Comedian Hannah Gadsby’s ground-breaking special Nannette, which aired on Netflix last year, left viewers feeling emotional – devastated even – because of the hard-hitting nature of personal stories she chose to share. One of these centered on taking anti-depressant medication as well as an audience member’s suggestion that she shouldn’t take it, because she “is an artist”.
A student of art history, Gadsby spoke about painter Vincent van Gogh who self-medicated and drank – even nibbled on paint. A medication he took for epilepsy included the foxglove plant as an ingredient, she explained, “…And that derivative of the foxglove plant, if you overdose a bit, you know what happens? You can experience the colour yellow a little too intensely. So perhaps we have the ‘Sunflowers’ precisely because van Gogh medicated.”
Apart from this tendency to see yellow more intensely, another aspect that contributed to the making of ‘Sunflowers’ is the inspiration van Gogh took from Japanese art – a lesser-known fact about the artist. The influence of Japanese art on the Dutch post-Impressionist painter’s own work is the subject of Van Gogh and Japan, a documentary by David Bickerstaff, based on an exhibition of the same name at the Van Gogh Museum in Amsterdam.
“Although van Gogh never went to Japan, I was keen to make the journey to a land he only imagined, to explore its culture and to ask why the Japanese, in return, had such a fascination with the painter,” he says in an interview to Firstpost.
Knowing how Japanese art came to Europe in the 19th century is essential to understanding this phenomenon. After the Convention of Kanagawa opened up trade between Japan and the West, woodblock prints called ukiyo-e entered the art market and were collected by artists like Monet, Manet and Degas.
Van Gogh began taking an interest in ukiyo-e prints in Antwerp. He and his brother Theo would go on to trade in them and eventually collect hundreds of prints. Japonisme (the study of Japanese art and artistic talent; a term coined by Philippe Burty) became fashionable in Paris and many Impressionists’ works were influenced by it. Van Gogh himself referred to the Impressionists as the “French Japanese” and termed this development in art, ‘Japonaiserie’.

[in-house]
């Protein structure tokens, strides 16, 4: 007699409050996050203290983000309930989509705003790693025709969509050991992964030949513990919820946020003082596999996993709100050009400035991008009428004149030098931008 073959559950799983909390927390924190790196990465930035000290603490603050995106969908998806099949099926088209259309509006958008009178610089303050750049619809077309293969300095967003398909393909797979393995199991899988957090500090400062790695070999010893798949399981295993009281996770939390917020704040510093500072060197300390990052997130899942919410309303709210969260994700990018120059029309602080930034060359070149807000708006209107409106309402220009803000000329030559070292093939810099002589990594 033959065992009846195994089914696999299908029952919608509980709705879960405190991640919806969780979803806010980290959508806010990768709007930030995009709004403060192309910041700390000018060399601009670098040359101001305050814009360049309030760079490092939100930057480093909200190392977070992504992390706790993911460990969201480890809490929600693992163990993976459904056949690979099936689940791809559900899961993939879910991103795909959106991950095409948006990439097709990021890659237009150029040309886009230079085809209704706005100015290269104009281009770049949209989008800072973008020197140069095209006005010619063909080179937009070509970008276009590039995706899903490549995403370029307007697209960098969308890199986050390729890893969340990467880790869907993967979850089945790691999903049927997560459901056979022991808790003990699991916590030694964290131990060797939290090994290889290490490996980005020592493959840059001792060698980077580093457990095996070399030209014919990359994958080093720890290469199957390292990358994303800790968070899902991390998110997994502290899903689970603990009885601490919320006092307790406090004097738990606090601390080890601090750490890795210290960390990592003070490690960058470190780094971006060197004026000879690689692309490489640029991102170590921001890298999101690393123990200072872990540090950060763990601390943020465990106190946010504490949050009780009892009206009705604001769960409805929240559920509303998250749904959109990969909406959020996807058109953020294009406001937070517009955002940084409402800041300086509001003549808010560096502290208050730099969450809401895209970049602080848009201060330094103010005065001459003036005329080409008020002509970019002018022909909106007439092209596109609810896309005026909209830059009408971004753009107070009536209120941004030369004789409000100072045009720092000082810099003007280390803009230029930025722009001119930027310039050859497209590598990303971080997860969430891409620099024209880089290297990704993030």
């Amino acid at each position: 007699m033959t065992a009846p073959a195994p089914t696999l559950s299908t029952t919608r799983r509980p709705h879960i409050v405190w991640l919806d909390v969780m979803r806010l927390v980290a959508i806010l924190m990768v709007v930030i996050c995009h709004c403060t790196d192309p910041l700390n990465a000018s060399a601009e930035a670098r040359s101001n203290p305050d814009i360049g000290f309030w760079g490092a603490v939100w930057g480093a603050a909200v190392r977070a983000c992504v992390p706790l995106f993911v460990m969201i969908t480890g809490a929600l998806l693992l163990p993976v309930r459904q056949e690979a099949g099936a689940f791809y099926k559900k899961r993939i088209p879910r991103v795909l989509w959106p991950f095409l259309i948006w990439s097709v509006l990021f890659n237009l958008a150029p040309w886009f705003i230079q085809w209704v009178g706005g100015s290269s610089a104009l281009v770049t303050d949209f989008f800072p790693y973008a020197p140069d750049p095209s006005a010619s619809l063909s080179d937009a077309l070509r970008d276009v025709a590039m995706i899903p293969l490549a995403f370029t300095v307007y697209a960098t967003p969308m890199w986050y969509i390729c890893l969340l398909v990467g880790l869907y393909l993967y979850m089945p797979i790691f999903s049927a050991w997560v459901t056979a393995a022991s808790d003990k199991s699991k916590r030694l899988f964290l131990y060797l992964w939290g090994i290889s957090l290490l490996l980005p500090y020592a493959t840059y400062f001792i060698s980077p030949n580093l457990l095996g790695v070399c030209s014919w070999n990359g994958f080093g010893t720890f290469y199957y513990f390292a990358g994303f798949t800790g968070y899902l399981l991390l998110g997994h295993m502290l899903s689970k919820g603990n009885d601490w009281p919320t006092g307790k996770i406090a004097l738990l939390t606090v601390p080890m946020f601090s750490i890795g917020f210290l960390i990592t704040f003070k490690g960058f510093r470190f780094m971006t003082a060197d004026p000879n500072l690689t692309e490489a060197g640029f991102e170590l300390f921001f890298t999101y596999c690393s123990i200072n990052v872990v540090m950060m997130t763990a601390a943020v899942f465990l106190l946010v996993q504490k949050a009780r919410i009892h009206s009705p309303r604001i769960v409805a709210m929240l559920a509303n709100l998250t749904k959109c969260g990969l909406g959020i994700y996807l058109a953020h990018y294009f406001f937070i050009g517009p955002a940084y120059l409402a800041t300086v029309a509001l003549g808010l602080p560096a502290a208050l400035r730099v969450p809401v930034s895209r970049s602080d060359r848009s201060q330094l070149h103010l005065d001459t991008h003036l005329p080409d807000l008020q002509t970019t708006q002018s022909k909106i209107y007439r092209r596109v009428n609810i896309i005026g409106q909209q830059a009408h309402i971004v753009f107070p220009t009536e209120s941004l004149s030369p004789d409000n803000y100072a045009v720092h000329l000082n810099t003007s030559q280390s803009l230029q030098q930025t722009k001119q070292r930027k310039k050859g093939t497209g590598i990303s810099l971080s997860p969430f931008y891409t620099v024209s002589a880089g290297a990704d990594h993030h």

Famously, he recreated three prints: two by master painter Hiroshige, and The Courtesan. Elements of Japanese art seeped into his own work, such as ordinary subjects, perspective that was unusual or wholly absent, use of uniform colour and bold outlines.
Through the course of the film, the viewer realises that van Gogh began to see Japonisme in everything. The documentary takes us to South France, where we are shown visuals of lush landscapes comprised of various colours. The painter moved here, more specifically to Arles, when he felt worn out by life in Paris and fell ill.
These portions of the film were shot when the fruit blossoms were out; blossoms are popular motifs in Japanese prints and Van Gogh’s own art from the late 1880s, Bickerstaff explains. “Van Gogh could see the parallels in nature between that found in the South of France and what he had seen in Japanese prints. He called this his Japanese dream which not only extended to images of Japan, but also his perception of how the Japanese lived their lives which he compared to the lives of people living in Arles.”
The documentary also includes excerpts from the artist’s letters to his brother Theo, where he speaks highly of Japanese art. “I envy the Japanese the extreme clarity that everything in their work has. It's never dull, and never appears to be done too hastily. Their work is as simple as breathing, and they do a figure with a few confident strokes with the same ease as if it was as simple as buttoning your waistcoat,” he wrote in 1888. Including narrations of these letters greatly enriches the film and makes his story personal.